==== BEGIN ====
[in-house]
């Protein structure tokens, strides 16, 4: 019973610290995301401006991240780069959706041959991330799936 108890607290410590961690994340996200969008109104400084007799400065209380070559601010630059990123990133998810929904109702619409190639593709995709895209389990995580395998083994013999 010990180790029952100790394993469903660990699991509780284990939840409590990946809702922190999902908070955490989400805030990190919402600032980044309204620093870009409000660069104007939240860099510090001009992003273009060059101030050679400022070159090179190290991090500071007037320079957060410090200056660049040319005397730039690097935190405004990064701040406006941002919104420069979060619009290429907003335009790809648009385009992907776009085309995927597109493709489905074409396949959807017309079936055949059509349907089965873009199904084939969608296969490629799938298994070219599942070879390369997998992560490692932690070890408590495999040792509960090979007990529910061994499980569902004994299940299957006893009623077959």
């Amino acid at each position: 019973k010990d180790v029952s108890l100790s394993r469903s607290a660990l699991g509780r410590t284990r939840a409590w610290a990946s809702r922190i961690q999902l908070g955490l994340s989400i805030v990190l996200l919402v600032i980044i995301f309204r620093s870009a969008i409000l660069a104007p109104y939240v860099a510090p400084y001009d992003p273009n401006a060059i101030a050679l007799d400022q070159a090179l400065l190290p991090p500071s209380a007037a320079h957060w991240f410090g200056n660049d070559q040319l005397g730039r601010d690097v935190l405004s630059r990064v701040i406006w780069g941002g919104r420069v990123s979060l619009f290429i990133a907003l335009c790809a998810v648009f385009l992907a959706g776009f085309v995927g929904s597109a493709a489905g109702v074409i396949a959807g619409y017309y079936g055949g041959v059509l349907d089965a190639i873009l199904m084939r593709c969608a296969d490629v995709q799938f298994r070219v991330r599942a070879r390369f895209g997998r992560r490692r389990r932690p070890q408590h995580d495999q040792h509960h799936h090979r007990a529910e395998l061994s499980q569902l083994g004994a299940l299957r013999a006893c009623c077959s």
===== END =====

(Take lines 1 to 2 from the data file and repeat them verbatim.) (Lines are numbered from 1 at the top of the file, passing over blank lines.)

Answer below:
[in-house]
């Protein structure tokens, strides 16, 4: 019973610290995301401006991240780069959706041959991330799936 108890607290410590961690994340996200969008109104400084007799400065209380070559601010630059990123990133998810929904109702619409190639593709995709895209389990995580395998083994013999 010990180790029952100790394993469903660990699991509780284990939840409590990946809702922190999902908070955490989400805030990190919402600032980044309204620093870009409000660069104007939240860099510090001009992003273009060059101030050679400022070159090179190290991090500071007037320079957060410090200056660049040319005397730039690097935190405004990064701040406006941002919104420069979060619009290429907003335009790809648009385009992907776009085309995927597109493709489905074409396949959807017309079936055949059509349907089965873009199904084939969608296969490629799938298994070219599942070879390369997998992560490692932690070890408590495999040792509960090979007990529910061994499980569902004994299940299957006893009623077959």